McVea embraces leadership role
It was a conference game in 2006. The Loyola University Maryland men's soccer team struggled in the first half against a key rival.
As coach Mark Mettrick and his staff walked over to speak with the team at halftime, they found the players already gathered around, listening intently.
Tennant McVea, just a freshman, pointed at each of his teammates.
"At the very least, we can work harder," McVea said.
That moment and those words have remained a vivid image in Mettrick's memory.
"To have their attention and to be saying the right thing at the right time, I remember looking over thinking, 'That's good,'" he recalled. "As a first-year player, he had the presence to say that at the very least, we can work harder. As a coach, I certainly like that. It was a good platform to start from."
And that was only the start of it. McVea, now a senior, was named a captain in the spring of his freshman year and has served as a guiding force for the Greyhounds on and off the field.
The defender played a major role in helping Loyola go undefeated in the regular season last year. The NSCAA recognized his contributions and named him a first-team All-American, the first Greyhounds player to receive the honor in 15 years.
This season, he was named to the MAC Hermann Trophy watch list and is a finalist for the Lowe's Senior CLASS Award.
But this season hasn't been without challenges.
The Greyhounds went 17-0-1 through their first 18 games in 2008. They were a nationally ranked, seemingly unbeatable team through the regular season.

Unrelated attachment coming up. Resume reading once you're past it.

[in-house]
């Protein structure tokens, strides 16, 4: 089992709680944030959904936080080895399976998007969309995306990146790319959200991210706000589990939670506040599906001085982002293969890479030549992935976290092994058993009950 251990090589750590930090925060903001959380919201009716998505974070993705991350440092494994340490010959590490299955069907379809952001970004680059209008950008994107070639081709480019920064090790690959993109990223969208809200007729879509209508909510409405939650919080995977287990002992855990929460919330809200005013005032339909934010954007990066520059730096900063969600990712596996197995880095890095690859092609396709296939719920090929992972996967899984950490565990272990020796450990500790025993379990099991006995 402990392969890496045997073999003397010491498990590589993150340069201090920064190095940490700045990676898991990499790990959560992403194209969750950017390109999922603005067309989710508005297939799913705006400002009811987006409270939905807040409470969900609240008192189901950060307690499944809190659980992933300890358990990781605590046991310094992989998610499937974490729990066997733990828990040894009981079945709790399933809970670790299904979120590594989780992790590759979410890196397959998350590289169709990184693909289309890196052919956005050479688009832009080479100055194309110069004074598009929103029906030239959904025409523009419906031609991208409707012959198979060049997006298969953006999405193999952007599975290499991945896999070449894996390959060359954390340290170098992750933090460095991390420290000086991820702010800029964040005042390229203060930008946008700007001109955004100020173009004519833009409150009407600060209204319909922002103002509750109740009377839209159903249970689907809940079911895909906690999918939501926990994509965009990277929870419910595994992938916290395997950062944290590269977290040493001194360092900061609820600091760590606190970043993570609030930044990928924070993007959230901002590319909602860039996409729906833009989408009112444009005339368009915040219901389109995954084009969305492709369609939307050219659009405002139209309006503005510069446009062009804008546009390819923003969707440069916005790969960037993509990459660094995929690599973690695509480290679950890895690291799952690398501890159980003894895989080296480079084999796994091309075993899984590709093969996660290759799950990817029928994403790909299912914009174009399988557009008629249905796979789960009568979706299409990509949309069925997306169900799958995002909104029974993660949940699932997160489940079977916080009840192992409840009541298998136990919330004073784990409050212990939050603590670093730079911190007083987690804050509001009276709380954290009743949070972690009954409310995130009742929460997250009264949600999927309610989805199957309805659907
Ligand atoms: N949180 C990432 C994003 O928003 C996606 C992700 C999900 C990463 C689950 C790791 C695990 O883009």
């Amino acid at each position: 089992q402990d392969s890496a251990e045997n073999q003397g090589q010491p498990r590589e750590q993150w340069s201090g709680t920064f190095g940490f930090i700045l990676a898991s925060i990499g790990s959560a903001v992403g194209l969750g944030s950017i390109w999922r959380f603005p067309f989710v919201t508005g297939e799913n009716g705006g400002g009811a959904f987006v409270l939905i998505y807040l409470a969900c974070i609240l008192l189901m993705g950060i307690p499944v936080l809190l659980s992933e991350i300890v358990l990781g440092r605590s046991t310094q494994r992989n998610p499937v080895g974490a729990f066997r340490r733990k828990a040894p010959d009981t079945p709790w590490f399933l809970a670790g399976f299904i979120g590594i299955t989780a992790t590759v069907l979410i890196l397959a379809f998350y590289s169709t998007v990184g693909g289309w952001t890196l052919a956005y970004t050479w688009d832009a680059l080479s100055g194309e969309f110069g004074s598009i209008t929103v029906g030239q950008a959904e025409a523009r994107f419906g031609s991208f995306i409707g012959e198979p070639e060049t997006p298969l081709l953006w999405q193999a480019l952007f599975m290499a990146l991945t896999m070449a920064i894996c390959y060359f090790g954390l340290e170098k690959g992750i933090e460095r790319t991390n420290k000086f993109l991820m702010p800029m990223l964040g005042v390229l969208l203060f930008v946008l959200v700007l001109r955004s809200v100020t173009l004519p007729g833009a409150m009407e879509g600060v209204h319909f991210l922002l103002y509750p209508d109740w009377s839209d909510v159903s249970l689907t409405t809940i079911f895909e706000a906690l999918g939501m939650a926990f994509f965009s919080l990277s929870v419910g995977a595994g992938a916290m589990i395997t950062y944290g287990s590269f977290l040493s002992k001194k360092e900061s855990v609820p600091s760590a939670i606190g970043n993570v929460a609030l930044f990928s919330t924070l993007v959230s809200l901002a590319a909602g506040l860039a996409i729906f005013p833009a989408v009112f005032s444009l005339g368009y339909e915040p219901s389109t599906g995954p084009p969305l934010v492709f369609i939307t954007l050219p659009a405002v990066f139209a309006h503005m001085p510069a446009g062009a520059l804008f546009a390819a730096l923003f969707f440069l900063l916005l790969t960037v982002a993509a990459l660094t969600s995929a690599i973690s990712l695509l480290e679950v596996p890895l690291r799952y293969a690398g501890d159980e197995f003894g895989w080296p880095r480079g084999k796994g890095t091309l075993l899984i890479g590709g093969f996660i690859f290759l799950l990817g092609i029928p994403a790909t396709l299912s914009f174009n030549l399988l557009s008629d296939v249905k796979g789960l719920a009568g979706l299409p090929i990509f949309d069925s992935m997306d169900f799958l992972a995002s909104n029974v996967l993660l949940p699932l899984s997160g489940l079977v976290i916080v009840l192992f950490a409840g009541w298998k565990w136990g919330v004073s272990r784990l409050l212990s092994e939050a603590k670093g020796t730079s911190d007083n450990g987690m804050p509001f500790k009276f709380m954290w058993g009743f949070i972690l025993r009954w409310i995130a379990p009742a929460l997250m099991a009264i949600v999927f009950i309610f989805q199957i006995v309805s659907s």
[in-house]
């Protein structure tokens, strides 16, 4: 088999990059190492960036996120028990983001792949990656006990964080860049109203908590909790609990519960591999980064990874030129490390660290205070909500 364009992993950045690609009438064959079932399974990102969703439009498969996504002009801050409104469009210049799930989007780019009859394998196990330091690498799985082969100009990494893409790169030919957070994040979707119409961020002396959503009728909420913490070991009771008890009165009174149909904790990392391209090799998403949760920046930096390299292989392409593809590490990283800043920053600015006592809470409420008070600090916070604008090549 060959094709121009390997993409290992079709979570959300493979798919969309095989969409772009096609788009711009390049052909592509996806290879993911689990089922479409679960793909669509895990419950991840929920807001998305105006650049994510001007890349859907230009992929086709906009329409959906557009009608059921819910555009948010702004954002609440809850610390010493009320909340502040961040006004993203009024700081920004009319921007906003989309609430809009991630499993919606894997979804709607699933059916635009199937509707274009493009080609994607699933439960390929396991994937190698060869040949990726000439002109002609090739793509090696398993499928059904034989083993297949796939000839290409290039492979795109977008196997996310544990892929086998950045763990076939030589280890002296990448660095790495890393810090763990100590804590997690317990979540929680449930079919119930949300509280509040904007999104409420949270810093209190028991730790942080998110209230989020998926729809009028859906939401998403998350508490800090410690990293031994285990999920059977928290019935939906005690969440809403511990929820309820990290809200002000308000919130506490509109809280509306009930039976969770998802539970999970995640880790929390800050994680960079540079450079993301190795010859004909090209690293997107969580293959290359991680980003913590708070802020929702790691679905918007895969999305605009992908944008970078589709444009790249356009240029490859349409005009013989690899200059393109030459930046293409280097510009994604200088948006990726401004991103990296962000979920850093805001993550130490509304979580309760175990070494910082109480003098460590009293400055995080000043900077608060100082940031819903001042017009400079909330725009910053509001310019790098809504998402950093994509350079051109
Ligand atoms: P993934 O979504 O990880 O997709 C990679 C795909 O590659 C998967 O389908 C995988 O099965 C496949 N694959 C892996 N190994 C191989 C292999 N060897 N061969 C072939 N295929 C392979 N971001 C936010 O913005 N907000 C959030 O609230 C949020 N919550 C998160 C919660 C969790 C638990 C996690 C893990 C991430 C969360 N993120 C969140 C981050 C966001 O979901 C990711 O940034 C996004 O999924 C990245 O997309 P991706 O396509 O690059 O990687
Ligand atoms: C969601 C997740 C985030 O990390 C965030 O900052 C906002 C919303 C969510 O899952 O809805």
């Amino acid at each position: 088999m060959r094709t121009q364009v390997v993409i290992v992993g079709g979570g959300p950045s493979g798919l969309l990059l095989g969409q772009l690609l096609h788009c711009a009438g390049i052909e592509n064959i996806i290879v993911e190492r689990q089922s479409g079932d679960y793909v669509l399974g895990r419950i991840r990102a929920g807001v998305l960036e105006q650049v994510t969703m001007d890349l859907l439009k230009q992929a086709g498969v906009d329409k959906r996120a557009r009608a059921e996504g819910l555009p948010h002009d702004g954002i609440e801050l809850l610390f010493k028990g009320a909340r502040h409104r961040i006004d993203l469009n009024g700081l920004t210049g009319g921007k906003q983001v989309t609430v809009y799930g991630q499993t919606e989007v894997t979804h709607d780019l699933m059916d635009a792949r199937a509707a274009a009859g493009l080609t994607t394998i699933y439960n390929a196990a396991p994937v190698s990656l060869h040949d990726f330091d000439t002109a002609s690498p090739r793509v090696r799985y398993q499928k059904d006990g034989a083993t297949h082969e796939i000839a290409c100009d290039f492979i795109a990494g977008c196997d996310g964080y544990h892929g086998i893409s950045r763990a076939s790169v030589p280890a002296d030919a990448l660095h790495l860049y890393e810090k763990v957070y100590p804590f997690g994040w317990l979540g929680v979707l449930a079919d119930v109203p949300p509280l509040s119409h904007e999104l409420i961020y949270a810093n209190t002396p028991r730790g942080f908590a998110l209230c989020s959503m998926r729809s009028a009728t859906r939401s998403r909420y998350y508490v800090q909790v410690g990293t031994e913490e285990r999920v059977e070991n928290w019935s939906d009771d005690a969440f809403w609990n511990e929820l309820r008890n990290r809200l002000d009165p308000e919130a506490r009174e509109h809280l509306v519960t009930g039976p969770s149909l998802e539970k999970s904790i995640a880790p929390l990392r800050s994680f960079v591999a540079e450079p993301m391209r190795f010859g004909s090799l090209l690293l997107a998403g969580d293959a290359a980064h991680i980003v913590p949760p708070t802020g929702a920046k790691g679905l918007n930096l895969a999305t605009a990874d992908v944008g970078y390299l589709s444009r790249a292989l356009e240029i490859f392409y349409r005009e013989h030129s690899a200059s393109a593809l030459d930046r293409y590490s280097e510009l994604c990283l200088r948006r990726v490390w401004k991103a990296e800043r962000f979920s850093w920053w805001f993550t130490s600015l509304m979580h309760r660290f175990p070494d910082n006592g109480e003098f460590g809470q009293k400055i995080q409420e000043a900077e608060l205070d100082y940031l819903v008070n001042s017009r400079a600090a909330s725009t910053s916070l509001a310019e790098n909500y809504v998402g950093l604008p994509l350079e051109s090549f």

The team earned every hard-fought win, but any college soccer coach will tell you that every once in a while, a game comes down to luck. If there was a favorable bounce to be had in a close game last season, it seemed like Loyola got it. This year, it felt like the opposite has been true.
Five of the team's six losses this season have been by a single goal. The Greyhounds (6-6-1, 3-0 in the Metro Atlantic Athletic Conference) are currently riding a three-game winning streak, but before that, they couldn't put together back-to-back wins. It was a rocky beginning for a team with big expectations.
"I was a bit upset about how things were going at the start," McVea said. "But we need to keep doing what we're doing. Come in every day and keep playing, keep working hard, keep the same mentality. [Maybe] the start of the season will inspire us a little."
Mettrick hopes his team has become better as a result of the challenges.
"His junior year, we got as high as top 10 in the country," Mettrick said. "Then this year, we've been a bit up and down, which is a different kind of challenge. But I think he's stayed true to his own ideals of working hard, focusing on the right thing and leading the team through a difficult period."
The importance of focusing on the right thing during a difficult period is something McVea knows well. He grew up in Belfast, Northern Ireland, during the ethno-political conflict, and religious prejudices marked much of the latter half of the 20th century as the nation's Catholics and Protestants clashed.